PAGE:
/Mermer/, “the speeder(?) of the command of the gods”–on the Sumerian
side indicating some connection with Addu or Rimmon, the thunderer,
and on the Semitic side with Enu-restu, who was one of the gods’
messengers. A small fragment in the British Museum gave his attributes
as god of the various cities of Babylonia, but unfortunately their
names are lost or incomplete. From what remains, however, we see that
Nebo was god of ditching(?), commerce(?), granaries(?), fasting(?),
and food; it was he who overthrew the land of the enemy, and who
protected planting; and, lastly, he was god of Borsippa.

The worship of Nebo was not always as popular as it became in the
later days of the Babylonian empire and after its fall, and Jastrow is
of opinion that Hammurabi intentionally ignored this deity, giving the
preference to Merodach, though he did not suppress the worship. Why
this should have taken place is not by any means certain, for Nebo was
a deity adored far and wide, as may be gathered from the fact that
there was a mountain bearing his name in Moab, upon which Moses–also
an “announcer,” adds Jastrow–died. Besides the mountain, there was a
city in Moab so named, and another in Judaea. That it was the
Babylonian Nebo originally is implied by the form–the Hebrew
corresponding word is /nabi/.

How old the worship of Tasmetum, his consort, is, is doubtful, but her
name first occurs in a date of the reign of Hammurabi. Details
concerning her attributes are rare, and Jastrow regards this goddess
as the result of Babylonian religious speculations. It is noteworthy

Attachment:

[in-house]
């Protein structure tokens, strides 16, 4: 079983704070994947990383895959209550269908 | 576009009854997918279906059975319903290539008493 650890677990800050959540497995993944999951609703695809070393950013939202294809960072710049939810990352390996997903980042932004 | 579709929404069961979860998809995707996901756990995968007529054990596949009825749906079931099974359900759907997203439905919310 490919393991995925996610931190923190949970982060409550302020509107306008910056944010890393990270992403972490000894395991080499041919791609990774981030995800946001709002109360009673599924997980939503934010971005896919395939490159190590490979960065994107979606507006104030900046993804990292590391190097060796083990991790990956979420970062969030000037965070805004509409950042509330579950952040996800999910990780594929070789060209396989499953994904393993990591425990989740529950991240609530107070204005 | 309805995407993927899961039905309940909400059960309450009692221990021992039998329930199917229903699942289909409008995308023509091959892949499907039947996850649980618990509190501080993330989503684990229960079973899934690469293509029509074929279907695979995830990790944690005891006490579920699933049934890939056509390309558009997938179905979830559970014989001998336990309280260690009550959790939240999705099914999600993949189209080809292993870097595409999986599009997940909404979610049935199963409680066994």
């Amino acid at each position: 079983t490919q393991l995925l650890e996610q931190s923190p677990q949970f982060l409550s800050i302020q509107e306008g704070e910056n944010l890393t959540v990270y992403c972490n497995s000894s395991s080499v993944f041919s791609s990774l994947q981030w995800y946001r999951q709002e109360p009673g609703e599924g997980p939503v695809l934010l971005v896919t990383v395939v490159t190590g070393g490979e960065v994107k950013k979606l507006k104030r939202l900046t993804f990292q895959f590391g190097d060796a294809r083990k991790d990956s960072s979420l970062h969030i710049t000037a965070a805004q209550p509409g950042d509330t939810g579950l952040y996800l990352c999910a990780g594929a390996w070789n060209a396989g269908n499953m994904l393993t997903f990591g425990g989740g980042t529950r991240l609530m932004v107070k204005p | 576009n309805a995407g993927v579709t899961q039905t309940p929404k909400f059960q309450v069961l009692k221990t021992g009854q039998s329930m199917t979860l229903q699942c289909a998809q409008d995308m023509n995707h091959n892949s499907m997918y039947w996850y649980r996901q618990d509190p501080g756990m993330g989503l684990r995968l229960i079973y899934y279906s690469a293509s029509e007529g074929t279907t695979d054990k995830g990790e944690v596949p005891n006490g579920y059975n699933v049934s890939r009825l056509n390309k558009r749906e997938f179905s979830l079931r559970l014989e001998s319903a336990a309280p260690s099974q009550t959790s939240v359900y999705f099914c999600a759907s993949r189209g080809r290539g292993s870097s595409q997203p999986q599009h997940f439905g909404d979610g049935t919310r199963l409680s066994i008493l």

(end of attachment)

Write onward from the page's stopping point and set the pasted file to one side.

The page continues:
that her worship appears more especially in later times, but it may be
doubted whether it is a product of those late times, especially when
we bear in mind the remarkable seal-impression on an early tablet of
3500-4500 B.C., belonging to Lord Amherst of Hackney, in which we see
a male figure with wide-open mouth seizing a stag by his horns, and a
female figure with no mouth at all, but with very prominent ears,
holding a bull in a similar manner. Here we have the “teacher” and the
“hearer” personified in a very remarkable manner, and it may well be
that this primitive picture shows the idea then prevailing with regard
to these two deities. It is to be noted that the name of Tasmetum has
a Sumerian equivalent, namely, /Kurnun/, and that the ideograph by
which it is represented is one whose general meaning seems to be “to
bind,” perhaps with the additional signification of “to accomplish,”
in which case “she who hears” would also be “she who obeys.”

Samas and his consort.

At all times the worship of the sun in Babylonia and Assyria was
exceedingly popular, as, indeed, was to be expected from his
importance as the greatest of the heavenly bodies and the brightest,
without whose help men could not live, and it is an exceedingly
noteworthy fact that this deity did not become, like Ra in Egypt, the
head of the pantheon. This place was reserved for Merodach, also a
sun-god, but possessing attributes of a far wider scope. Samas is
mentioned as early as the reign of E-anna-tum, whose date is set at
about 4200 B.C., and at this period his Semitic name does not,
naturally, occur, the character used being /Utu/, or, in its longer
form, /Utuki/.

It is worthy of note that, in consequence of the Babylonian idea of
evolution in the creation of the world, less perfect beings brought
forth those which were more perfect, and the sun was therefore the
offspring of Nannara or Sin, the moon. In accordance with the same
idea, the day, with the Semites, began with the evening, the time when